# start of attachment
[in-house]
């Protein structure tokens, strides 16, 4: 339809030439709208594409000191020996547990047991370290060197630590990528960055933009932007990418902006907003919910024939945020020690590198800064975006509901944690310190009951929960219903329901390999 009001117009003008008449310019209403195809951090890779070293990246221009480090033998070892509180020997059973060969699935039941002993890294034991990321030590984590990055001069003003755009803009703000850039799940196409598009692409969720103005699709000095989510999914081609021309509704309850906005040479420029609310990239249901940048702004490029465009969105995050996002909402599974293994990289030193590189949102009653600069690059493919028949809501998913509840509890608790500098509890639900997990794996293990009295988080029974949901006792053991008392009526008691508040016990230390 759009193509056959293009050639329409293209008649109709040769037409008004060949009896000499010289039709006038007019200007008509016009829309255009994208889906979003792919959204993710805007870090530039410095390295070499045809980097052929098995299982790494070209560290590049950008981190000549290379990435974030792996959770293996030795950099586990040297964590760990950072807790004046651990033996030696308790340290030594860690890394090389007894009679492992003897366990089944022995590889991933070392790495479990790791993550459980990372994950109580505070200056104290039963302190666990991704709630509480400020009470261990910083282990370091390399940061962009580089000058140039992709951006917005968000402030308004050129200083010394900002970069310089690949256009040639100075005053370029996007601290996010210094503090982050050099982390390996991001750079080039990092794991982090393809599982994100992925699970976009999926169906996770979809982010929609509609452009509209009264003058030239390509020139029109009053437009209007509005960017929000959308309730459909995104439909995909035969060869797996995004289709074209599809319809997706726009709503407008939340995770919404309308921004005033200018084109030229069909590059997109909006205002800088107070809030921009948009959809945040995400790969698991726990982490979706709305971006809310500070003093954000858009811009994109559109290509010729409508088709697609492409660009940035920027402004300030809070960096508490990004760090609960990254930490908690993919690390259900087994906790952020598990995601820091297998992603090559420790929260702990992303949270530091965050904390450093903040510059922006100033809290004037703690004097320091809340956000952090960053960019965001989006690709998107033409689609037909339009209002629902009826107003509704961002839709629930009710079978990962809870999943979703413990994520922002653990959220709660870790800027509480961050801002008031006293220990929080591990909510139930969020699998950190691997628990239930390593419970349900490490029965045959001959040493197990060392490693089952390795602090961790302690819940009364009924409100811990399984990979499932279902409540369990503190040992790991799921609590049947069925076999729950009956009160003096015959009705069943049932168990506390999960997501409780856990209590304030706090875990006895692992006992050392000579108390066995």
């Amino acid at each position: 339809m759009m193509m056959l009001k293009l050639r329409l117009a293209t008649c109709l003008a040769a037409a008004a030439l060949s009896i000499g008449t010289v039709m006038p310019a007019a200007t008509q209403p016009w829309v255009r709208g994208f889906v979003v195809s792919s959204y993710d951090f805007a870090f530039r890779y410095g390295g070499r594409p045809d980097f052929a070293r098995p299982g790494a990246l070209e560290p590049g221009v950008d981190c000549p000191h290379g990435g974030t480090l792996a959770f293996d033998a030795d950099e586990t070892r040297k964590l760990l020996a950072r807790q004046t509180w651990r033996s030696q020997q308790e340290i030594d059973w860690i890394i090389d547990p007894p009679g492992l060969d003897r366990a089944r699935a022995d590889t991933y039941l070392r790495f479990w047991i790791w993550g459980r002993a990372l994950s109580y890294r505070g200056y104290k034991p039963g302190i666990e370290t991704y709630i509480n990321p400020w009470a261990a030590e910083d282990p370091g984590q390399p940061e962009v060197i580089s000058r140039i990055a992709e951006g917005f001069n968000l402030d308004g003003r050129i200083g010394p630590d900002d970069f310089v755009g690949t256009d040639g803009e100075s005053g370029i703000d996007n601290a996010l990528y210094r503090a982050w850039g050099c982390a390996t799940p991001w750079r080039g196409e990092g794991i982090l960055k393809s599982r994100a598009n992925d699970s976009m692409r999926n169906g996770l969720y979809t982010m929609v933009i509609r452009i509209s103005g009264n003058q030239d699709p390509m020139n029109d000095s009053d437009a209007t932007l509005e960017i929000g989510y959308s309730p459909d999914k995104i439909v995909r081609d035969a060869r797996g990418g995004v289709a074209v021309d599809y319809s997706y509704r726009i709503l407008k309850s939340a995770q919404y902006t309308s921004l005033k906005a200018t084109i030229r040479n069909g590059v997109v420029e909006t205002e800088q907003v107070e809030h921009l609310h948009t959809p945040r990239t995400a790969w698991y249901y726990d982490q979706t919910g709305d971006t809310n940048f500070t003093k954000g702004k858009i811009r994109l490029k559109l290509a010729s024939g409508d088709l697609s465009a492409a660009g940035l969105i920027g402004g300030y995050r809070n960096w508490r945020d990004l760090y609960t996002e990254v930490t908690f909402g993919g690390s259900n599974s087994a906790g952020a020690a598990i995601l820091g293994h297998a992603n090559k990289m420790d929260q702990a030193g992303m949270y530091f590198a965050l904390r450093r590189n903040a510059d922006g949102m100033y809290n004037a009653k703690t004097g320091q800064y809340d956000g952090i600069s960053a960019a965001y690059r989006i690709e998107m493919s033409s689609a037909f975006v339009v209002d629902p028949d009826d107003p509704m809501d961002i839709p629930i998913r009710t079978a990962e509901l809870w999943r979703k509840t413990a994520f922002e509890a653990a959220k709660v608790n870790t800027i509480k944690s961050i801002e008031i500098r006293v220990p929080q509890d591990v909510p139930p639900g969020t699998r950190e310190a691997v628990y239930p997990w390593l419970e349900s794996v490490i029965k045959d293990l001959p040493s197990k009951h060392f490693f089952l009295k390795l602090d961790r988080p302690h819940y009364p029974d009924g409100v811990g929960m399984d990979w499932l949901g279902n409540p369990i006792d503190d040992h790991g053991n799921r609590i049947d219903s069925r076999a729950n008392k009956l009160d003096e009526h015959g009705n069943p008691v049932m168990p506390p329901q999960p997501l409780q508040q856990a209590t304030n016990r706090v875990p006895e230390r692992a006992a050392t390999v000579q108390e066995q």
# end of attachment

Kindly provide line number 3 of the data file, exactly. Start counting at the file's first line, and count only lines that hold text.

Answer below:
């Amino acid at each position: 339809m759009m193509m056959l009001k293009l050639r329409l117009a293209t008649c109709l003008a040769a037409a008004a030439l060949s009896i000499g008449t010289v039709m006038p310019a007019a200007t008509q209403p016009w829309v255009r709208g994208f889906v979003v195809s792919s959204y993710d951090f805007a870090f530039r890779y410095g390295g070499r594409p045809d980097f052929a070293r098995p299982g790494a990246l070209e560290p590049g221009v950008d981190c000549p000191h290379g990435g974030t480090l792996a959770f293996d033998a030795d950099e586990t070892r040297k964590l760990l020996a950072r807790q004046t509180w651990r033996s030696q020997q308790e340290i030594d059973w860690i890394i090389d547990p007894p009679g492992l060969d003897r366990a089944r699935a022995d590889t991933y039941l070392r790495f479990w047991i790791w993550g459980r002993a990372l994950s109580y890294r505070g200056y104290k034991p039963g302190i666990e370290t991704y709630i509480n990321p400020w009470a261990a030590e910083d282990p370091g984590q390399p940061e962009v060197i580089s000058r140039i990055a992709e951006g917005f001069n968000l402030d308004g003003r050129i200083g010394p630590d900002d970069f310089v755009g690949t256009d040639g803009e100075s005053g370029i703000d996007n601290a996010l990528y210094r503090a982050w850039g050099c982390a390996t799940p991001w750079r080039g196409e990092g794991i982090l960055k393809s599982r994100a598009n992925d699970s976009m692409r999926n169906g996770l969720y979809t982010m929609v933009i509609r452009i509209s103005g009264n003058q030239d699709p390509m020139n029109d000095s009053d437009a209007t932007l509005e960017i929000g989510y959308s309730p459909d999914k995104i439909v995909r081609d035969a060869r797996g990418g995004v289709a074209v021309d599809y319809s997706y509704r726009i709503l407008k309850s939340a995770q919404y902006t309308s921004l005033k906005a200018t084109i030229r040479n069909g590059v997109v420029e909006t205002e800088q907003v107070e809030h921009l609310h948009t959809p945040r990239t995400a790969w698991y249901y726990d982490q979706t919910g709305d971006t809310n940048f500070t003093k954000g702004k858009i811009r994109l490029k559109l290509a010729s024939g409508d088709l697609s465009a492409a660009g940035l969105i920027g402004g300030y995050r809070n960096w508490r945020d990004l760090y609960t996002e990254v930490t908690f909402g993919g690390s259900n599974s087994a906790g952020a020690a598990i995601l820091g293994h297998a992603n090559k990289m420790d929260q702990a030193g992303m949270y530091f590198a965050l904390r450093r590189n903040a510059d922006g949102m100033y809290n004037a009653k703690t004097g320091q800064y809340d956000g952090i600069s960053a960019a965001y690059r989006i690709e998107m493919s033409s689609a037909f975006v339009v209002d629902p028949d009826d107003p509704m809501d961002i839709p629930i998913r009710t079978a990962e509901l809870w999943r979703k509840t413990a994520f922002e509890a653990a959220k709660v608790n870790t800027i509480k944690s961050i801002e008031i500098r006293v220990p929080q509890d591990v909510p139930p639900g969020t699998r950190e310190a691997v628990y239930p997990w390593l419970e349900s794996v490490i029965k045959d293990l001959p040493s197990k009951h060392f490693f089952l009295k390795l602090d961790r988080p302690h819940y009364p029974d009924g409100v811990g929960m399984d990979w499932l949901g279902n409540p369990i006792d503190d040992h790991g053991n799921r609590i049947d219903s069925r076999a729950n008392k009956l009160d003096e009526h015959g009705n069943p008691v049932m168990p506390p329901q999960p997501l409780q508040q856990a209590t304030n016990r706090v875990p006895e230390r692992a006992a050392t390999v000579q108390e066995q």